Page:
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The rise of social consciousness

Blog date



Caragh Seymour
Account Director

With veganism the buzzword of the moment, we take a look at how this movement and the rise of social consciousness has gained such quick momentum within the food & drink industry.

Love it or loathe it, veganism is here to stay. The vegan market presents a massive opportunity for businesses – Waitrose reported a five-fold increase in searches for vegan food on its website[1] – and we’re already seeing major players like Sainsbury’s launch vegan ranges. With 542,000 vegans in the UK, more than three times as many as a decade ago[2], it’s a customer base which businesses cannot ignore.

But what’s the cause of this significant growth and how can businesses tap into it?

Beyond leading a healthier lifestyle, the move to go vegan is driving an interest in animal welfare and being environmentally sustainable. While there are many reasons to follow a vegan diet, being socially conscious seems to be one of the main interests steering this uptake.

As a concept, social consciousness spans across several trends including a greater focus on CSR initiatives, buying local and healthy eating. The notion of doing and promoting socially good environmental initiatives can be seen, for example, in the recent drive against single-use plastic.

Widespread coverage on the impact single-use plastics are having on the environment has led to many businesses implementing CSR policies to help tackle this issue. These include companies banning the use of plastic straws within their premises and brands like BRITA Professional campaigning to make the single-use plastic bottle as taboo as the plastic bag. This is something which is only going to grow in momentum and support, as the Government launch policies to decrease plastic waste levels and the consumer’ acceptance of the use of plastics lowers.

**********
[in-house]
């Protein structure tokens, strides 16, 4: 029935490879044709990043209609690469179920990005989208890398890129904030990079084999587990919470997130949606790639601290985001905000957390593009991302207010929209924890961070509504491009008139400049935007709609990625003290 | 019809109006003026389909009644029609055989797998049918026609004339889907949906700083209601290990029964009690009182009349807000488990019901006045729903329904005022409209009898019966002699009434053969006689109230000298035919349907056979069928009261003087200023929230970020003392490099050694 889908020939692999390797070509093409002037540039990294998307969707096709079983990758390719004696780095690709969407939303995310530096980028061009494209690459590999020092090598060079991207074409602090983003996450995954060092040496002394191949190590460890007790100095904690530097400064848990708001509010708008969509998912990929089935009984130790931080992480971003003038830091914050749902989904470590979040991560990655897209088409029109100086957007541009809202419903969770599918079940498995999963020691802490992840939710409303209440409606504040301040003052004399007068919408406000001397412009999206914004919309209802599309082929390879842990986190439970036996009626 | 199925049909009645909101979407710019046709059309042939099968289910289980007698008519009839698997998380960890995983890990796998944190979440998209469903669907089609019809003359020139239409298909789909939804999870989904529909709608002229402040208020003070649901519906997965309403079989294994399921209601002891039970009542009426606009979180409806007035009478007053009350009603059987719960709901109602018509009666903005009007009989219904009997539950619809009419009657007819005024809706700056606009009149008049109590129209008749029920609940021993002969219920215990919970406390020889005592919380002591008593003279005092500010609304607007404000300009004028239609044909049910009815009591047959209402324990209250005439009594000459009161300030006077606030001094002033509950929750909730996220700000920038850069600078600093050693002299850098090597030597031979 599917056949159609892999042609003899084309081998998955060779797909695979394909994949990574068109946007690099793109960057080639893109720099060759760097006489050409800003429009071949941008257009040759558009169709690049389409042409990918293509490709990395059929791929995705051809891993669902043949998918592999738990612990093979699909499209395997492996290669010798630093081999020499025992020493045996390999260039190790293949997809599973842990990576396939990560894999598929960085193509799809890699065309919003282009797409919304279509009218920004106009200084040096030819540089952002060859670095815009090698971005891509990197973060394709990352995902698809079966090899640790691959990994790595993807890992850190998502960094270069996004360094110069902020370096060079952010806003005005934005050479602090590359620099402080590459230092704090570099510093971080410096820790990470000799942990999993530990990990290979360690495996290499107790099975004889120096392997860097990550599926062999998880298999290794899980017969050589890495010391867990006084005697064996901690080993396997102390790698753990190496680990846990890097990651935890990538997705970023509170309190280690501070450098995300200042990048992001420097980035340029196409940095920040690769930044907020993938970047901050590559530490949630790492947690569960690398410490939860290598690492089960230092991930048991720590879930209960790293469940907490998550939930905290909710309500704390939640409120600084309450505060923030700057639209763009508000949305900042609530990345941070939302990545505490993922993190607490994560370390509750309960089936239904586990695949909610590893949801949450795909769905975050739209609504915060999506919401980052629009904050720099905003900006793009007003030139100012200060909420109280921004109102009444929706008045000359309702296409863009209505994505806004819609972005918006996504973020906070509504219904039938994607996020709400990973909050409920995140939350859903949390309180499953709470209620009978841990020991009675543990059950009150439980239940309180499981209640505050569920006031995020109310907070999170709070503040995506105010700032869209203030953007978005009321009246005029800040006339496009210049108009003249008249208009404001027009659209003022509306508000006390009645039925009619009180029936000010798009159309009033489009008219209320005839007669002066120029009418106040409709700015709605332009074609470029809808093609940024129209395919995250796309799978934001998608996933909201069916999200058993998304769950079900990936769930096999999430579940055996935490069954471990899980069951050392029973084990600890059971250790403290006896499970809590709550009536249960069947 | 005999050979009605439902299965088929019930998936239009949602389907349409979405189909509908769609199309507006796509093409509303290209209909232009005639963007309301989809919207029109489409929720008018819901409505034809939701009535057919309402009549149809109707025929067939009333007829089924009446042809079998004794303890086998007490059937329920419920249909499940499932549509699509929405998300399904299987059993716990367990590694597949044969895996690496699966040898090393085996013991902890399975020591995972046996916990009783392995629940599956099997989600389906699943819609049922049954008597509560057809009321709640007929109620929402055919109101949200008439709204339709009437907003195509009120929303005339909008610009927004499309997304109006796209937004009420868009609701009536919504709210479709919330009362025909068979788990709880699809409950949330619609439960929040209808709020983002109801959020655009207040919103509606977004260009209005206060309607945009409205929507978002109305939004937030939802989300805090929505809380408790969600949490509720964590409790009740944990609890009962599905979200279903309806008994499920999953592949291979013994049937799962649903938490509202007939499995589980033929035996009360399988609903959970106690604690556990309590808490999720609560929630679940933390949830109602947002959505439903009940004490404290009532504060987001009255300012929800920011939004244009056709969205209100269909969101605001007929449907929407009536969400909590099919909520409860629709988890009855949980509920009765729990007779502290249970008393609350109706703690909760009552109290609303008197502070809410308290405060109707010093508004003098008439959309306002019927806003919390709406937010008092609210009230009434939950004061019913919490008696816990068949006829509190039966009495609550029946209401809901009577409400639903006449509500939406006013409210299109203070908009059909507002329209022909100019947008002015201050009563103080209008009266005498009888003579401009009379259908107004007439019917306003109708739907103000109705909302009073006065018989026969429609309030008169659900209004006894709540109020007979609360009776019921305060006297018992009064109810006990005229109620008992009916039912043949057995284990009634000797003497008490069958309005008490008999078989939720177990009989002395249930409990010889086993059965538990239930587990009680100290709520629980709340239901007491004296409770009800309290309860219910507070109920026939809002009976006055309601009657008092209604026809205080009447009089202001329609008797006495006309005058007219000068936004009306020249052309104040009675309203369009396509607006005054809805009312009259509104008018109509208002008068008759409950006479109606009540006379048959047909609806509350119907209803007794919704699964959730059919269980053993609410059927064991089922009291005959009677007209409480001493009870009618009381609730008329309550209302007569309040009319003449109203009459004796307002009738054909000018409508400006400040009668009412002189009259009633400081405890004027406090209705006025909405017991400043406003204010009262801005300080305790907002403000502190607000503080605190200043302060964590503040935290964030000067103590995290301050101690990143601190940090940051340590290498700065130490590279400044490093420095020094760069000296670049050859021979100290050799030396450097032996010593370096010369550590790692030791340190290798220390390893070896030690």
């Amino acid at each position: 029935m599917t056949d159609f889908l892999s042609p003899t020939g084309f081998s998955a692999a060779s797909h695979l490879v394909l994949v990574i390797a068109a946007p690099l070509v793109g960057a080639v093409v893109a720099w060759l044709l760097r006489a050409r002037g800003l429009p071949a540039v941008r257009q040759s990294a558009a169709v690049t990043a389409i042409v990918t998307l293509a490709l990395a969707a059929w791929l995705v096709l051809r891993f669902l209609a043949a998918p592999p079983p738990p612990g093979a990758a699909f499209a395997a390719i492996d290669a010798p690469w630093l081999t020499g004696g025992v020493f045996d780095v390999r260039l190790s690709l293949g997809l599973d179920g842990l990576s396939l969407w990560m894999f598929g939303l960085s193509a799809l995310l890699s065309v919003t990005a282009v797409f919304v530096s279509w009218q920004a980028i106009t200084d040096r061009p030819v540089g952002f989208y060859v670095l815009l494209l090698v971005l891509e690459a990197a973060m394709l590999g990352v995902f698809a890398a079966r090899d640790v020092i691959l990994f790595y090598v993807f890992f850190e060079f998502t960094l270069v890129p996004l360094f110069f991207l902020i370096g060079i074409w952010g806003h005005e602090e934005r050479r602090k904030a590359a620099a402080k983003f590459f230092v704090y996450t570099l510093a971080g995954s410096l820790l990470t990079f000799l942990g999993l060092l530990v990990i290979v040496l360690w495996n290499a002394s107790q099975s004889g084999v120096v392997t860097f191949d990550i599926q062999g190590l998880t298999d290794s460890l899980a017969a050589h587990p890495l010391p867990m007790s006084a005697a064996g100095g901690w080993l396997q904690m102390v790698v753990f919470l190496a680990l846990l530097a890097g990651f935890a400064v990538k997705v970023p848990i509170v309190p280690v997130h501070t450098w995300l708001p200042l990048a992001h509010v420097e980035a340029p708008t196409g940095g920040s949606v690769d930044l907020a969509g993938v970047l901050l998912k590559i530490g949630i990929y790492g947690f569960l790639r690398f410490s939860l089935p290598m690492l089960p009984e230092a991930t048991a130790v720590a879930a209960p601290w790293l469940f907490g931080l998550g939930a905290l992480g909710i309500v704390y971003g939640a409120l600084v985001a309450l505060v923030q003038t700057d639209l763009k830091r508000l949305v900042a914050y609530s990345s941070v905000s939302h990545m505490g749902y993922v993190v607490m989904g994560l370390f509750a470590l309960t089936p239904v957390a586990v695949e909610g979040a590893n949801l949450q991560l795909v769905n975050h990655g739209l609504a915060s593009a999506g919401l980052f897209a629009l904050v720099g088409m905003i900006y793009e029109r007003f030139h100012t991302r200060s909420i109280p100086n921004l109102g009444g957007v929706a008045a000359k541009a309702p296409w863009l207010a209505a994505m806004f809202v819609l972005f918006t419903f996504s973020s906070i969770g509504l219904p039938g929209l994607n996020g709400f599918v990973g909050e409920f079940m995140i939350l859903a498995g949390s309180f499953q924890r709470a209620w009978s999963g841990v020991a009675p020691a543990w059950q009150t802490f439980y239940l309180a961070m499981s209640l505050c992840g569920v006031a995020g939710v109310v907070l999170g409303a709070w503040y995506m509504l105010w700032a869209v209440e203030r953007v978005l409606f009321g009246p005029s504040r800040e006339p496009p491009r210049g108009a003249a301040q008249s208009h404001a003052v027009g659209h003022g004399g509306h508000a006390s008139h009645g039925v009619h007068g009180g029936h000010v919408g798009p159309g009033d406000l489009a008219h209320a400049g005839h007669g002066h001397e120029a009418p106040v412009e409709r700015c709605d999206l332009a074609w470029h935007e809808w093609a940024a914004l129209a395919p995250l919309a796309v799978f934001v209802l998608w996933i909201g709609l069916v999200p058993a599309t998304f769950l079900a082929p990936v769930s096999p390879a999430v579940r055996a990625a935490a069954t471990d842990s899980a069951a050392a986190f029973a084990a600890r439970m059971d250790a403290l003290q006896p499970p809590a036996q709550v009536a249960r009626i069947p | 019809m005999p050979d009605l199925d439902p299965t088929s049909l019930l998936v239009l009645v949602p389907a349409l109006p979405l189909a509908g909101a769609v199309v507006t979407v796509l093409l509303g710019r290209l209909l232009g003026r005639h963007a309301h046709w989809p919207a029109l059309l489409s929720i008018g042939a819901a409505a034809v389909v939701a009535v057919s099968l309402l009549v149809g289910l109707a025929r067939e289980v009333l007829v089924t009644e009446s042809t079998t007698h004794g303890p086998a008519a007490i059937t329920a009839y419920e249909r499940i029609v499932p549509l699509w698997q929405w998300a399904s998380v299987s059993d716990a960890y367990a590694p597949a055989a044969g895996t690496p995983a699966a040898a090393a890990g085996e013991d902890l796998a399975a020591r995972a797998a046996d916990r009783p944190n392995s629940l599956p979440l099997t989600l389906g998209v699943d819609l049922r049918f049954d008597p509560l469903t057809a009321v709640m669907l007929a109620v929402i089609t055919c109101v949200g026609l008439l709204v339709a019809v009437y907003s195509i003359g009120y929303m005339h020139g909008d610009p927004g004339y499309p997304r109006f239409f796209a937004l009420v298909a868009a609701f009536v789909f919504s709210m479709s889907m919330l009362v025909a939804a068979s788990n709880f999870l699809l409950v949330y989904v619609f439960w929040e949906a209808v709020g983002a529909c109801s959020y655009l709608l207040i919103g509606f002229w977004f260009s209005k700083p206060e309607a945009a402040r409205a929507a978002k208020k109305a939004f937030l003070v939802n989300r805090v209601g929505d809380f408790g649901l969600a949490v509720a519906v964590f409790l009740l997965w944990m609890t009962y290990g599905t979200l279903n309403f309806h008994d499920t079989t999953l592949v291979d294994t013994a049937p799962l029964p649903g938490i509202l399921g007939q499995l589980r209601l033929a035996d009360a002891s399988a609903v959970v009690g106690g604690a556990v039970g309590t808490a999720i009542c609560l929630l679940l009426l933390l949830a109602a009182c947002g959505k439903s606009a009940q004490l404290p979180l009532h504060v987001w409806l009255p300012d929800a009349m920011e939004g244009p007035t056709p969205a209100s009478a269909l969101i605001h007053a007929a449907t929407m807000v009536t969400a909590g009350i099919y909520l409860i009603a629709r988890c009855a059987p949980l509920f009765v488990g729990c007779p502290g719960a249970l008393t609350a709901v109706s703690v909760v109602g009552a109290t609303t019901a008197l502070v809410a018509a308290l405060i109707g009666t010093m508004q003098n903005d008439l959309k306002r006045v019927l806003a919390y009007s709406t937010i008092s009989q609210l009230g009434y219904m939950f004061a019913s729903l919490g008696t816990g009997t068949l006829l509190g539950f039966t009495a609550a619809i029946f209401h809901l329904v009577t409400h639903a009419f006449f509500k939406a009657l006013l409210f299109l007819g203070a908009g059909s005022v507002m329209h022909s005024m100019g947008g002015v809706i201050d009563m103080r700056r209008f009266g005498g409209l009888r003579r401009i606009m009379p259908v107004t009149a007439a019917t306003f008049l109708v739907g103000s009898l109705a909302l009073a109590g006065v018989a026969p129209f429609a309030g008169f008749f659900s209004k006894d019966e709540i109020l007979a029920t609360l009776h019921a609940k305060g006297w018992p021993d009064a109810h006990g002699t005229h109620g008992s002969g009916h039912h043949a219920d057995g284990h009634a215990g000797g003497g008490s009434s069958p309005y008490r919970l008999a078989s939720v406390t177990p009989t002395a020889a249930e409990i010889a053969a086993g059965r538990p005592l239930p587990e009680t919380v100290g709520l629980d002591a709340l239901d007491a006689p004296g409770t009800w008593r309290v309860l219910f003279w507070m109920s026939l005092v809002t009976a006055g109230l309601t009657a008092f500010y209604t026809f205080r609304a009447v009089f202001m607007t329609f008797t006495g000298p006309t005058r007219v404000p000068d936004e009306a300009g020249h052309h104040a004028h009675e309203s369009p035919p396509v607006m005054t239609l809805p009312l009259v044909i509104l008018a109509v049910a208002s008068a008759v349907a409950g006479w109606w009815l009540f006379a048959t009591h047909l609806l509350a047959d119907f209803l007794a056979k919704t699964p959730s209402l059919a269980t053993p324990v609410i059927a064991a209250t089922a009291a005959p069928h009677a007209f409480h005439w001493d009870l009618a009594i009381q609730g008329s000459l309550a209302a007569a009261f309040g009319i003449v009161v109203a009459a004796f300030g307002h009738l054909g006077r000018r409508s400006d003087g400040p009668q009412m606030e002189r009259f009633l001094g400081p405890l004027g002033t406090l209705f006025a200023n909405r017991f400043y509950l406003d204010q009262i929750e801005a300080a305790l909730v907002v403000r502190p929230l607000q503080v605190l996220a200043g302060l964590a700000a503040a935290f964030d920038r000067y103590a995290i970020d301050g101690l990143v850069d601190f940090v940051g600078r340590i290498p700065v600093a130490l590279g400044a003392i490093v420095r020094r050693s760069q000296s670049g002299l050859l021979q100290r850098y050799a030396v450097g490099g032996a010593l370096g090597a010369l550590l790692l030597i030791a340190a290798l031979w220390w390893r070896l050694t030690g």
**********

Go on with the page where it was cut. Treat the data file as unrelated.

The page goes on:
It’s predicted that the number of consumers choosing to eat out this year will increase by 83 million visits[3] but if businesses aren’t tapping into trends like veganism and being more socially conscious, then there is a big risk of being left behind as the sector continues to grow.

Although there are some challenging times ahead with the implications of Brexit, there are many opportunities to be had for those who embrace the change and the new trends which emerge as a result. Creativity, honesty and engaging communication with customers will support businesses in this competitive market and meet the consumer demand for socially and environmentally responsible dining experiences.

[1] The Telegraph, 31 December 2017

[2] Vegan Society, 2017

[3] NPD Group, November 2017

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